Ball State's Hague tunes in details at Red Sky

Ball State's Jenna Hague managed slick greens and cold temperature during the first round at the Golfweek Women's Conference Challenge.

Ball State's Jenna Hague managed slick greens and cold temperature during the first round at the Golfweek Women's Conference Challenge.

Women's Rankings »

RankNameSchoolRating
1Alison LeeUCLA  69.59 
2Annie ParkUSC  69.73 
3Yu LiuDuke  69.81 
4Stephanie MeadowAlabama  70.00 
5Gaby LopezArkansas  70.01 

Women's Team Rankings »

RankNameRatingEvents
1Southern California 70.32 
2UCLA 70.60 
3Duke 70.79 
4Stanford 71.49  10 
5Arkansas 71.52 

WOLCOTT, Colo. – Jenna Hague will tell you that she’s not a particularly analytical player. Teammates, of course, can’t help but disagree, and that’s understandable. Hague is a player who describes her ideal shot as “a 3-yard draw.”

But that’s when Hague, standing near the practice putting green at Red Sky Golf Club on a cool September evening in the Rockies, referenced her yardage book. The margins, she insists, are clean.

“I don’t take notes on the golf course that much,” said Hague, a finance major in her junior season at Ball State.

Hague shot an even-par 72 in the first round of the Golfweek Women’s Conference Challenge and was one of only seven players to finish the day at par or better. She owned a share of fourth at day’s end, behind three Pepperdine players – Marissa Chow, Grace Na and Alina Ching – at 1-under 71.

In seven competitive rounds so far this season, Hague is 1 over. Her even-par score Monday included two bogeys and two birdies.

“Basically, she shoots 72 every day,” Ball State head coach Katherine Mowat said.

Hague’s style of play is geared heavily toward strategy. Mowat describes the darts Hague throws into greens to attack a pin, but the risks she takes don’t result in big numbers. Despite never having been to the Rocky Mountains – or, for that matter, Colorado – Hague found that her game fits Red Sky perfectly. It takes a sharp mind.

“She’s playing very, very smart golf,” Mowat said.

Hague says the strength of her game always has been in approach shots. It’s been nearly a year since she underwent a massive swing change that has created a controlled cut. That swing change is courtesy of Jon Hoover, a golf professional in Woodwind, Ind.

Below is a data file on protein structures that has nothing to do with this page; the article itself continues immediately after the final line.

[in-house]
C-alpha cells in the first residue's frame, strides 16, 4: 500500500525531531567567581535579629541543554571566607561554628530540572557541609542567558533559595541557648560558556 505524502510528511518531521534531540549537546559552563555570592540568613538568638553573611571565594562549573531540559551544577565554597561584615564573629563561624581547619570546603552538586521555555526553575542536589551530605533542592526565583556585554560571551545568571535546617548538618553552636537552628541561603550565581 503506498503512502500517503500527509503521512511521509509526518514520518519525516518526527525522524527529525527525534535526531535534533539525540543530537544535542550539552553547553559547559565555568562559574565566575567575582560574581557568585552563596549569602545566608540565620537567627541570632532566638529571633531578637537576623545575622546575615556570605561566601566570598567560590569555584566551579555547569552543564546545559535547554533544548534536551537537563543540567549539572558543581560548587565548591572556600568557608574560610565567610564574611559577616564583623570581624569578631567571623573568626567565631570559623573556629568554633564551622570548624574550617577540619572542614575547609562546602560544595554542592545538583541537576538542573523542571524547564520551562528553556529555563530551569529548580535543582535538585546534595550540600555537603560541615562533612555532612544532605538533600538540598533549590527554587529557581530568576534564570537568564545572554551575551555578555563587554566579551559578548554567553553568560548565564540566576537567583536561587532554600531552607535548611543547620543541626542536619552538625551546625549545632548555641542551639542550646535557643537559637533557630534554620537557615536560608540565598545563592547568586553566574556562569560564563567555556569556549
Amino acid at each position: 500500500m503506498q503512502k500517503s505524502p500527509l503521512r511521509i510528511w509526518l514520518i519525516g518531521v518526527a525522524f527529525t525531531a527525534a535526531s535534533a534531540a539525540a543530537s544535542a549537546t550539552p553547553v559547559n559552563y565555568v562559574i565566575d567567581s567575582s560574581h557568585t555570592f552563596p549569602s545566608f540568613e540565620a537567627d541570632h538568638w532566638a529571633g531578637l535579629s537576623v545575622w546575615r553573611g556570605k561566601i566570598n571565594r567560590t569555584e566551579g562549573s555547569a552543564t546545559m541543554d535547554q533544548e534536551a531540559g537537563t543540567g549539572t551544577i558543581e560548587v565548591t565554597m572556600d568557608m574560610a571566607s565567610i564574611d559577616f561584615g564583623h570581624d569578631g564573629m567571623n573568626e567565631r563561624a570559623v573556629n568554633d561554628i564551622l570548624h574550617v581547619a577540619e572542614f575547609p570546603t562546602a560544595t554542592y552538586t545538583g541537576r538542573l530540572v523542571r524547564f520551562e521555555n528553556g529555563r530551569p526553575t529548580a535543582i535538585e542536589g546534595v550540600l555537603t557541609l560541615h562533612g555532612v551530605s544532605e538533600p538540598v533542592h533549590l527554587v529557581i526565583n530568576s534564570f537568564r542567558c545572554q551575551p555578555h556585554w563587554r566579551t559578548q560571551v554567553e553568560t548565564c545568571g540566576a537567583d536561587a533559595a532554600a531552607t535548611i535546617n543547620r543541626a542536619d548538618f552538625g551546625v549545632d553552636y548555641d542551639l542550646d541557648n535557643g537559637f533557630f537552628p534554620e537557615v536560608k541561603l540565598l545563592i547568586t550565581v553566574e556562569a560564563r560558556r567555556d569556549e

Learning the game in Burlington, Ontario, Hague worked with Dave Banks. She didn’t take up golf until she was 14, and instead played hockey as a kid.

Banks is the same swing coach with whom Mowat worked while growing up in Burlington. The town, near Toronto, has nearly doubled in size from 1997, when Mowat graduated from high school. That initial connection to Mowat helped Hague find Ball State, but the decision to attend the school in Muncie, Ind., has paid off many times over, as far as Hague is concerned.

Hague is the kind of player who could help pull Ball State, which finished last season ranked No. 144 by Golfweek, into the top 100. Hague's fifth career victory came at the Redbird Invitational at the start of this season, and she owns the most victories in program history. As Hague consistently leads the team, the rest of the order still is working itself out. Hague’s analysis? The pieces for success are there.

“I’m a strong believer in you feed off the people around you,” she said. “You keep working hard and people are going to follow.”

None of Hague’s teammates, two of whom also hail from Ontario, had seen Colorado before this week, either. Hague guesses she has played at no more than 4,000 feet, and that was in western Canada. Red Sky Golf Club’s Fazio Course reaches nearly twice that altitude.

On Monday, Hague was a dot of Ball State red in the midst of much Pepperdine orange at the top of the leaderboard. Red Sky, with its elevation changes and slick greens, provided a great test for her.

All you need to know about this player’s attitude was in her assessment of those variables.

“It’s super fair.”

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